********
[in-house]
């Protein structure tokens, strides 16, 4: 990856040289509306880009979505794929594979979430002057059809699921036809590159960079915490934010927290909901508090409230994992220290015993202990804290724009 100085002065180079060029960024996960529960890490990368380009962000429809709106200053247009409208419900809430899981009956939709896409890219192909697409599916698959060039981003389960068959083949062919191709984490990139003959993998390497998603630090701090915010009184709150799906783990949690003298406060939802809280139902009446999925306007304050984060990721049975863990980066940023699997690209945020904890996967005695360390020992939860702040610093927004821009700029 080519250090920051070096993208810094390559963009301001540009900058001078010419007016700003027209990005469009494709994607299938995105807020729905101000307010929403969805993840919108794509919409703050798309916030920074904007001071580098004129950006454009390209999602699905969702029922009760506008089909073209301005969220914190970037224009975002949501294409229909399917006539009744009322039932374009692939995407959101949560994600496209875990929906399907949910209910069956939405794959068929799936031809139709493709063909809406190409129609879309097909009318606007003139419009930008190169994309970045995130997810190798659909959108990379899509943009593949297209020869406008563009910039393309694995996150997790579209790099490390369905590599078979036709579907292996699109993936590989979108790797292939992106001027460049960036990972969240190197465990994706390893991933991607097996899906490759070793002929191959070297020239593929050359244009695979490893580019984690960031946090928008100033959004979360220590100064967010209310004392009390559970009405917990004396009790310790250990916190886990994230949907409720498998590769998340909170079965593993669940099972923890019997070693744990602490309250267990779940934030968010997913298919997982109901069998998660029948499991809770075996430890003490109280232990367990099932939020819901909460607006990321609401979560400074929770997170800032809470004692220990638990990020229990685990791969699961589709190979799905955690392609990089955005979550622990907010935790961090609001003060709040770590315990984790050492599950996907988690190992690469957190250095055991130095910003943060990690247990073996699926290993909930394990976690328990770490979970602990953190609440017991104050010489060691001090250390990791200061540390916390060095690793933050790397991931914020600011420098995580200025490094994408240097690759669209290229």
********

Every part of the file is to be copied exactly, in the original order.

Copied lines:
[in-house]
């Protein structure tokens, strides 16, 4: 990856040289509306880009979505794929594979979430002057059809699921036809590159960079915490934010927290909901508090409230994992220290015993202990804290724009 100085002065180079060029960024996960529960890490990368380009962000429809709106200053247009409208419900809430899981009956939709896409890219192909697409599916698959060039981003389960068959083949062919191709984490990139003959993998390497998603630090701090915010009184709150799906783990949690003298406060939802809280139902009446999925306007304050984060990721049975863990980066940023699997690209945020904890996967005695360390020992939860702040610093927004821009700029 080519250090920051070096993208810094390559963009301001540009900058001078010419007016700003027209990005469009494709994607299938995105807020729905101000307010929403969805993840919108794509919409703050798309916030920074904007001071580098004129950006454009390209999602699905969702029922009760506008089909073209301005969220914190970037224009975002949501294409229909399917006539009744009322039932374009692939995407959101949560994600496209875990929906399907949910209910069956939405794959068929799936031809139709493709063909809406190409129609879309097909009318606007003139419009930008190169994309970045995130997810190798659909959108990379899509943009593949297209020869406008563009910039393309694995996150997790579209790099490390369905590599078979036709579907292996699109993936590989979108790797292939992106001027460049960036990972969240190197465990994706390893991933991607097996899906490759070793002929191959070297020239593929050359244009695979490893580019984690960031946090928008100033959004979360220590100064967010209310004392009390559970009405917990004396009790310790250990916190886990994230949907409720498998590769998340909170079965593993669940099972923890019997070693744990602490309250267990779940934030968010997913298919997982109901069998998660029948499991809770075996430890003490109280232990367990099932939020819901909460607006990321609401979560400074929770997170800032809470004692220990638990990020229990685990791969699961589709190979799905955690392609990089955005979550622990907010935790961090609001003060709040770590315990984790050492599950996907988690190992690469957190250095055991130095910003943060990690247990073996699926290993909930394990976690328990770490979970602990953190609440017991104050010489060691001090250390990791200061540390916390060095690793933050790397991931914020600011420098995580200025490094994408240097690759669209290229």